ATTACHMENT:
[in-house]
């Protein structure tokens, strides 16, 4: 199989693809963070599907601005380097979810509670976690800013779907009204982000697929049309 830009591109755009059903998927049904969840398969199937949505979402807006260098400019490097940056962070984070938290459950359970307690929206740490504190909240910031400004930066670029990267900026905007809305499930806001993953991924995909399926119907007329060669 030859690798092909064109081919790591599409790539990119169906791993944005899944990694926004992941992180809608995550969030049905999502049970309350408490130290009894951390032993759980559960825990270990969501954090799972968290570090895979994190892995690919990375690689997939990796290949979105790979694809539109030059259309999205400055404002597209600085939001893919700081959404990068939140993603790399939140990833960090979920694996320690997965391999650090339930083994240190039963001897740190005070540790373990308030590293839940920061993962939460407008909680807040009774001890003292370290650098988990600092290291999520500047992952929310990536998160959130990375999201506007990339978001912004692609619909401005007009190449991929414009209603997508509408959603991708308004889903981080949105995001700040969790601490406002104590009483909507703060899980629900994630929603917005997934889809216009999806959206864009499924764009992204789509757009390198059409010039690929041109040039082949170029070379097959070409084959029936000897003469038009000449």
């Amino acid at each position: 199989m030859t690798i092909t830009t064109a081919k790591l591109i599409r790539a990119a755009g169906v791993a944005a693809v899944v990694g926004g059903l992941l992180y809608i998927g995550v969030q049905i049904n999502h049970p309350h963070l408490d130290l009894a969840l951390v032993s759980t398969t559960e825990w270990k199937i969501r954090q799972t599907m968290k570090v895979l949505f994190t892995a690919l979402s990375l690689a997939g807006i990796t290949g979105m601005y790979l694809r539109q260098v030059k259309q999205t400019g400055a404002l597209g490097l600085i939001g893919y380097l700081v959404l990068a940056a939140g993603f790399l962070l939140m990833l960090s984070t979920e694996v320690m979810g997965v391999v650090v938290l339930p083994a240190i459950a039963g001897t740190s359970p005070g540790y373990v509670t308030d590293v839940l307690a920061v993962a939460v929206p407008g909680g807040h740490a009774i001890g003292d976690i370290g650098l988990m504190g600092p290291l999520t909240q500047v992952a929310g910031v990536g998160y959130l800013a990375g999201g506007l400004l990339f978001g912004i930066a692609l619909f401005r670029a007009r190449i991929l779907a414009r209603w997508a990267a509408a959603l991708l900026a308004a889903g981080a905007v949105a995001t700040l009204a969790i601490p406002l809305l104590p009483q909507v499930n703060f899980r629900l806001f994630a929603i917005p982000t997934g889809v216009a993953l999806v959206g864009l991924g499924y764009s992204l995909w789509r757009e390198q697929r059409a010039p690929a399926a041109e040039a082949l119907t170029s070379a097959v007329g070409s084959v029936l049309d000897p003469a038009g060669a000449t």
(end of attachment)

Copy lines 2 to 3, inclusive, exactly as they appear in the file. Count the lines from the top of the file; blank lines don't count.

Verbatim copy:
């Protein structure tokens, strides 16, 4: 199989693809963070599907601005380097979810509670976690800013779907009204982000697929049309 830009591109755009059903998927049904969840398969199937949505979402807006260098400019490097940056962070984070938290459950359970307690929206740490504190909240910031400004930066670029990267900026905007809305499930806001993953991924995909399926119907007329060669 030859690798092909064109081919790591599409790539990119169906791993944005899944990694926004992941992180809608995550969030049905999502049970309350408490130290009894951390032993759980559960825990270990969501954090799972968290570090895979994190892995690919990375690689997939990796290949979105790979694809539109030059259309999205400055404002597209600085939001893919700081959404990068939140993603790399939140990833960090979920694996320690997965391999650090339930083994240190039963001897740190005070540790373990308030590293839940920061993962939460407008909680807040009774001890003292370290650098988990600092290291999520500047992952929310990536998160959130990375999201506007990339978001912004692609619909401005007009190449991929414009209603997508509408959603991708308004889903981080949105995001700040969790601490406002104590009483909507703060899980629900994630929603917005997934889809216009999806959206864009499924764009992204789509757009390198059409010039690929041109040039082949170029070379097959070409084959029936000897003469038009000449």
């Amino acid at each position: 199989m030859t690798i092909t830009t064109a081919k790591l591109i599409r790539a990119a755009g169906v791993a944005a693809v899944v990694g926004g059903l992941l992180y809608i998927g995550v969030q049905i049904n999502h049970p309350h963070l408490d130290l009894a969840l951390v032993s759980t398969t559960e825990w270990k199937i969501r954090q799972t599907m968290k570090v895979l949505f994190t892995a690919l979402s990375l690689a997939g807006i990796t290949g979105m601005y790979l694809r539109q260098v030059k259309q999205t400019g400055a404002l597209g490097l600085i939001g893919y380097l700081v959404l990068a940056a939140g993603f790399l962070l939140m990833l960090s984070t979920e694996v320690m979810g997965v391999v650090v938290l339930p083994a240190i459950a039963g001897t740190s359970p005070g540790y373990v509670t308030d590293v839940l307690a920061v993962a939460v929206p407008g909680g807040h740490a009774i001890g003292d976690i370290g650098l988990m504190g600092p290291l999520t909240q500047v992952a929310g910031v990536g998160y959130l800013a990375g999201g506007l400004l990339f978001g912004i930066a692609l619909f401005r670029a007009r190449i991929l779907a414009r209603w997508a990267a509408a959603l991708l900026a308004a889903g981080a905007v949105a995001t700040l009204a969790i601490p406002l809305l104590p009483q909507v499930n703060f899980r629900l806001f994630a929603i917005p982000t997934g889809v216009a993953l999806v959206g864009l991924g499924y764009s992204l995909w789509r757009e390198q697929r059409a010039p690929a399926a041109e040039a082949l119907t170029s070379a097959v007329g070409s084959v029936l049309d000897p003469a038009g060669a000449t």